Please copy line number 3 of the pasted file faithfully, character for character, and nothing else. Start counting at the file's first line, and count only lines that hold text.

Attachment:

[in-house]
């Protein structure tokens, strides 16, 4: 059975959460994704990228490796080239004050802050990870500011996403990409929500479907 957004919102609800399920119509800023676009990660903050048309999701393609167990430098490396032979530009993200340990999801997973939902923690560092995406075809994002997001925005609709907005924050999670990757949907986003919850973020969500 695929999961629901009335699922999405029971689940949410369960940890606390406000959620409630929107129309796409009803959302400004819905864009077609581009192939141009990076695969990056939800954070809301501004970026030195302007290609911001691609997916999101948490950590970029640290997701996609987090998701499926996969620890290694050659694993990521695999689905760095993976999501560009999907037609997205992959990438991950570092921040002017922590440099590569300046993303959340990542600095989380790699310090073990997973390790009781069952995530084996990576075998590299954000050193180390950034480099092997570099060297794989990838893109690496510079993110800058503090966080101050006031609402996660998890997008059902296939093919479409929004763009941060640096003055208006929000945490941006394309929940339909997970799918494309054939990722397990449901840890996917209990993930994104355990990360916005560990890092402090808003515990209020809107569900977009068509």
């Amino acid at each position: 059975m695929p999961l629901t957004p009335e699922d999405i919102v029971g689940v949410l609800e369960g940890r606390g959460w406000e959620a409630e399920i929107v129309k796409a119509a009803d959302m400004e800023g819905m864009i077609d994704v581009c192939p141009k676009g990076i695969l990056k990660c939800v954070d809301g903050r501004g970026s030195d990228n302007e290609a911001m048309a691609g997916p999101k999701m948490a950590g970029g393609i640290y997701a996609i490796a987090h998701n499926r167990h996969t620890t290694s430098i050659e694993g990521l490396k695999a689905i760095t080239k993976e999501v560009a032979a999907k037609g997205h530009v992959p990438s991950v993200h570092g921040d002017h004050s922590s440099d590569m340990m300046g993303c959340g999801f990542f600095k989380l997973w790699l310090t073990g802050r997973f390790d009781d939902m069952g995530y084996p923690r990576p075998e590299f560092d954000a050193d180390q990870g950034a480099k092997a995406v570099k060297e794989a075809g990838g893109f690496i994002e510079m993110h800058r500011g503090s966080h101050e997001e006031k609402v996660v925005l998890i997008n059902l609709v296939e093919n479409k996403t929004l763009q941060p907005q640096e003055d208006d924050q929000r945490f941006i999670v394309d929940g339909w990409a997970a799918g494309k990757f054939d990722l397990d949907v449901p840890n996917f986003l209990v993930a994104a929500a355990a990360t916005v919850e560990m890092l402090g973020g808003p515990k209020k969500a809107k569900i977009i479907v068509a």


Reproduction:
């Amino acid at each position: 059975m695929p999961l629901t957004p009335e699922d999405i919102v029971g689940v949410l609800e369960g940890r606390g959460w406000e959620a409630e399920i929107v129309k796409a119509a009803d959302m400004e800023g819905m864009i077609d994704v581009c192939p141009k676009g990076i695969l990056k990660c939800v954070d809301g903050r501004g970026s030195d990228n302007e290609a911001m048309a691609g997916p999101k999701m948490a950590g970029g393609i640290y997701a996609i490796a987090h998701n499926r167990h996969t620890t290694s430098i050659e694993g990521l490396k695999a689905i760095t080239k993976e999501v560009a032979a999907k037609g997205h530009v992959p990438s991950v993200h570092g921040d002017h004050s922590s440099d590569m340990m300046g993303c959340g999801f990542f600095k989380l997973w790699l310090t073990g802050r997973f390790d009781d939902m069952g995530y084996p923690r990576p075998e590299f560092d954000a050193d180390q990870g950034a480099k092997a995406v570099k060297e794989a075809g990838g893109f690496i994002e510079m993110h800058r500011g503090s966080h101050e997001e006031k609402v996660v925005l998890i997008n059902l609709v296939e093919n479409k996403t929004l763009q941060p907005q640096e003055d208006d924050q929000r945490f941006i999670v394309d929940g339909w990409a997970a799918g494309k990757f054939d990722l397990d949907v449901p840890n996917f986003l209990v993930a994104a929500a355990a990360t916005v919850e560990m890092l402090g973020g808003p515990k209020k969500a809107k569900i977009i479907v068509a």